Parliament urges government to upgrade local universities to save money on foreign scholarships


THE TEMPORARY SPEAKER: Order Hon. Members. Can Hon. Dr. Mataruse be heard in silence? Hon. Minister of Finance, I want you to be listening to the Reports by the Chairpersons.

HON. DR. MATARUSE: 4. The high performance computer programme remains key to modernisation and economic development. This budget item received no funding in 2018. The Committee recommended that the high performance computer be given US$6 million for space expansion so that the Chinese Government owns up to the US$5 million grant for equipment they promised. In addition, the high performance computer programme should collaborate with other service providers of related services to avoid duplication of efforts.

The Cadetship programme owes $35 million to training institutions. The Ministry requested for $10 million to clear the outstanding debt. The Committee recommends Treasury to clear the debt as it affects the running of the institutions. The Committee also noted that although scholarships are now under the responsibility of a newly created Ministry for scholarships, the Ministry of Higher and Tertiary Education, Science and Technology Development still needs to clear outstanding scholarship issues, including ensuring that all outstanding stipends and agreements are honoured.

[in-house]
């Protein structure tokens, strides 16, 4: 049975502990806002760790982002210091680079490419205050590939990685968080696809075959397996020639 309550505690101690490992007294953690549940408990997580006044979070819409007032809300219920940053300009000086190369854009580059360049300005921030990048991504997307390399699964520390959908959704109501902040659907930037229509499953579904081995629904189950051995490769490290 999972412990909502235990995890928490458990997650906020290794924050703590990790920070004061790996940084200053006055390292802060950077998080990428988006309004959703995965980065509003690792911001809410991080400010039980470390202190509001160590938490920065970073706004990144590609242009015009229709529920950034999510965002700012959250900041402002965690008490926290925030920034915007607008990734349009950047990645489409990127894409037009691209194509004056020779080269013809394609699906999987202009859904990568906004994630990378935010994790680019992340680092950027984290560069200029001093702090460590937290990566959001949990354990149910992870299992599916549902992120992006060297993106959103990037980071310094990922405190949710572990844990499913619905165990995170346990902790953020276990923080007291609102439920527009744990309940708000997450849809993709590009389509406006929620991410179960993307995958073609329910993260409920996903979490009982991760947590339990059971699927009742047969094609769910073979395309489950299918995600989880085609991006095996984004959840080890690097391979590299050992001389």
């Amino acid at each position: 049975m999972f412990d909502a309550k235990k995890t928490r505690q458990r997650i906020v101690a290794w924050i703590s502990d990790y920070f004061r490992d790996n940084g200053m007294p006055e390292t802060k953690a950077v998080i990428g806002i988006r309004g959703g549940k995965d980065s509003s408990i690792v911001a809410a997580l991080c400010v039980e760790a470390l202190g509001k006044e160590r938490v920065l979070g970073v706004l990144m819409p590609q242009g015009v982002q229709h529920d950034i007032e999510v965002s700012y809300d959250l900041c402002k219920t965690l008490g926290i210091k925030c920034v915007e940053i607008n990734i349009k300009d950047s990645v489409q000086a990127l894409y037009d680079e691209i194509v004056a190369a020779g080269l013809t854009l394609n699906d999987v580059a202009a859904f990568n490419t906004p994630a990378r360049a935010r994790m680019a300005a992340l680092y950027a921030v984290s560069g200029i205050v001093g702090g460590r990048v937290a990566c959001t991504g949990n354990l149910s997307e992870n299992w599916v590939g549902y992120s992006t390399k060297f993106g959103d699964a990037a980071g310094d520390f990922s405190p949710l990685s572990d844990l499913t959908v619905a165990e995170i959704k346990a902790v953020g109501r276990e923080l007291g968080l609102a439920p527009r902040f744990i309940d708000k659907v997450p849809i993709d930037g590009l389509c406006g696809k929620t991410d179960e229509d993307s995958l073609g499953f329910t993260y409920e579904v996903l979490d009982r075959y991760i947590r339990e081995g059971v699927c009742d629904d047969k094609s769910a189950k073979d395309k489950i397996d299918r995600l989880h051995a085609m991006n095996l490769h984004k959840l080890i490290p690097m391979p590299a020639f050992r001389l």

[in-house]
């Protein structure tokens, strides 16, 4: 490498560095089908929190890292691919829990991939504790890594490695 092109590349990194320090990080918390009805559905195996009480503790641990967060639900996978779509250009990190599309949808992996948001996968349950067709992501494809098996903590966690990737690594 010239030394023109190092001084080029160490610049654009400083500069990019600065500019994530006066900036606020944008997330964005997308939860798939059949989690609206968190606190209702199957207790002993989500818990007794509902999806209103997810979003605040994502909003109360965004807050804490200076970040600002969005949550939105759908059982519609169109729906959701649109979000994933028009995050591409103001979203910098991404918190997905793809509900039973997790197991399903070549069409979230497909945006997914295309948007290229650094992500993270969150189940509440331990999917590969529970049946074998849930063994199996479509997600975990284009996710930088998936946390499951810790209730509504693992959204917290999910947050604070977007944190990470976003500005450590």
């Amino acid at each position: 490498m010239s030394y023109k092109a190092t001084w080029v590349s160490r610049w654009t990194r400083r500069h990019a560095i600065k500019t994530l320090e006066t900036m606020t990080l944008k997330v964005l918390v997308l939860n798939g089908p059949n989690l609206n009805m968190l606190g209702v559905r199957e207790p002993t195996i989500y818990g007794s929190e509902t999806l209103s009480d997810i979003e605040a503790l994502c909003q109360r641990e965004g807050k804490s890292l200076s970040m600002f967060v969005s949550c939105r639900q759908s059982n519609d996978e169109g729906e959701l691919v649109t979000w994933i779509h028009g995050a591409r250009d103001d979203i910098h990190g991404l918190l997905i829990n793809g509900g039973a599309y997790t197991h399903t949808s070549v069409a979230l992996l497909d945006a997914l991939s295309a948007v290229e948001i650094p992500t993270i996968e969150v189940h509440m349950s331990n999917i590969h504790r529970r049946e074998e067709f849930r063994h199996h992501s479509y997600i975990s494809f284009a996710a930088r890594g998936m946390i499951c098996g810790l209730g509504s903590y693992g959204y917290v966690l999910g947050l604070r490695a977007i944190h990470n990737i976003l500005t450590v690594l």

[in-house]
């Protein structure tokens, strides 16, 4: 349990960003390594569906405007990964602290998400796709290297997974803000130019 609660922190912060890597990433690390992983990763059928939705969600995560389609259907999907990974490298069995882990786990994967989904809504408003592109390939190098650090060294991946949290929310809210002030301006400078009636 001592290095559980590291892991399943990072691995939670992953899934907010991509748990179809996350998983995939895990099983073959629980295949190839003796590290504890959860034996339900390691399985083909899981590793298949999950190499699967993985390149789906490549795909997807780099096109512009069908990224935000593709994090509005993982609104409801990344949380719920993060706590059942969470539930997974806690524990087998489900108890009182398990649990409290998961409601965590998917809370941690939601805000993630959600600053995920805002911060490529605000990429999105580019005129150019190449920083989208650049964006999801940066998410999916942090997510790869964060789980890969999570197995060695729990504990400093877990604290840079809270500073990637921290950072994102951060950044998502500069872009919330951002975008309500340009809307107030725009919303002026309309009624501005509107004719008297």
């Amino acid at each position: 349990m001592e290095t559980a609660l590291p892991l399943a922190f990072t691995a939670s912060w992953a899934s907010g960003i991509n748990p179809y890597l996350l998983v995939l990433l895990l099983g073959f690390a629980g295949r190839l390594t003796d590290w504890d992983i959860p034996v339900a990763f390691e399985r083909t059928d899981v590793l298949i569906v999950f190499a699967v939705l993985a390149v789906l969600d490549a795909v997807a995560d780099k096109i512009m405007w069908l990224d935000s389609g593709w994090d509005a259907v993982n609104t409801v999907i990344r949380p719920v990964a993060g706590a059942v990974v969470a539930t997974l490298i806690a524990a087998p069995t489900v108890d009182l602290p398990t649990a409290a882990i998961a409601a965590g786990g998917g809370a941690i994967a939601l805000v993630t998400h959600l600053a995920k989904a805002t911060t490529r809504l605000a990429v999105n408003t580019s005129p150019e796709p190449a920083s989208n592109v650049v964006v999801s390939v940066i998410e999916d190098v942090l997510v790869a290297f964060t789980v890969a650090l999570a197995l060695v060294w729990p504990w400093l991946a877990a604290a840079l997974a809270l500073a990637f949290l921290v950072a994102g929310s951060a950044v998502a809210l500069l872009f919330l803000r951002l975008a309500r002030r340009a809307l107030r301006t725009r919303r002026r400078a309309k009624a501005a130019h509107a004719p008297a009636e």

In addition, the Committee recommended future awards of scholarships to target local universities and colleges unless capacity to train the specific fields is not locally available. This will help the Reserve Bank of Zimbabwe in reducing pressure on foreign currency allocations. The Committee also suggests that upgrading of some local universities to international standards will help so that parents send their children at local universities. This will also reduce pressure on foreign currency resources. The Committee also recommended efficient control and financial accountability systems to the Ministry’s statutory bodies such as colleges, universities, ZimDef and other specialised projects to limit leakage of resources. Thank you very much.


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Charles Rukuni
The Insider is a political and business bulletin about Zimbabwe, edited by Charles Rukuni. Founded in 1990, it was a printed 12-page subscription only newsletter until 2003 when Zimbabwe's hyper-inflation made it impossible to continue printing.


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